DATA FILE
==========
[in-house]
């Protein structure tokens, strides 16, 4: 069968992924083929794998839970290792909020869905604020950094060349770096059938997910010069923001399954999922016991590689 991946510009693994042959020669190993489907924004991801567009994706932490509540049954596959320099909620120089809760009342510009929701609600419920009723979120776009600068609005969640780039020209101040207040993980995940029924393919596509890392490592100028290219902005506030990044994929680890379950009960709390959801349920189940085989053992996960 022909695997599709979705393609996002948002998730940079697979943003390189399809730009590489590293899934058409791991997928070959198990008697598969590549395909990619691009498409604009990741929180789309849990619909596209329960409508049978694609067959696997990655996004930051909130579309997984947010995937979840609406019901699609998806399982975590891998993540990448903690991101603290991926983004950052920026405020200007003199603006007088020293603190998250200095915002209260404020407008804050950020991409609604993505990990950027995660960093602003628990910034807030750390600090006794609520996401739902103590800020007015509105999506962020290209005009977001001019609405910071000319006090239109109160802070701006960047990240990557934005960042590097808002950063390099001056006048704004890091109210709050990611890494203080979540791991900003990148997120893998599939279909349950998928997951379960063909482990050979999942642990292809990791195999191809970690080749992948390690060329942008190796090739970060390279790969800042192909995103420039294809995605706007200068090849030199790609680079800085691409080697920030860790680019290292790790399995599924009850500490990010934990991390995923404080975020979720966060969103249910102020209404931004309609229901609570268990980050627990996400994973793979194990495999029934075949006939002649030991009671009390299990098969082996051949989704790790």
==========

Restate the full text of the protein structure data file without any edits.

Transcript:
[in-house]
């Protein structure tokens, strides 16, 4: 069968992924083929794998839970290792909020869905604020950094060349770096059938997910010069923001399954999922016991590689 991946510009693994042959020669190993489907924004991801567009994706932490509540049954596959320099909620120089809760009342510009929701609600419920009723979120776009600068609005969640780039020209101040207040993980995940029924393919596509890392490592100028290219902005506030990044994929680890379950009960709390959801349920189940085989053992996960 022909695997599709979705393609996002948002998730940079697979943003390189399809730009590489590293899934058409791991997928070959198990008697598969590549395909990619691009498409604009990741929180789309849990619909596209329960409508049978694609067959696997990655996004930051909130579309997984947010995937979840609406019901699609998806399982975590891998993540990448903690991101603290991926983004950052920026405020200007003199603006007088020293603190998250200095915002209260404020407008804050950020991409609604993505990990950027995660960093602003628990910034807030750390600090006794609520996401739902103590800020007015509105999506962020290209005009977001001019609405910071000319006090239109109160802070701006960047990240990557934005960042590097808002950063390099001056006048704004890091109210709050990611890494203080979540791991900003990148997120893998599939279909349950998928997951379960063909482990050979999942642990292809990791195999191809970690080749992948390690060329942008190796090739970060390279790969800042192909995103420039294809995605706007200068090849030199790609680079800085691409080697920030860790680019290292790790399995599924009850500490990010934990991390995923404080975020979720966060969103249910102020209404931004309609229901609570268990980050627990996400994973793979194990495999029934075949006939002649030991009671009390299990098969082996051949989704790790």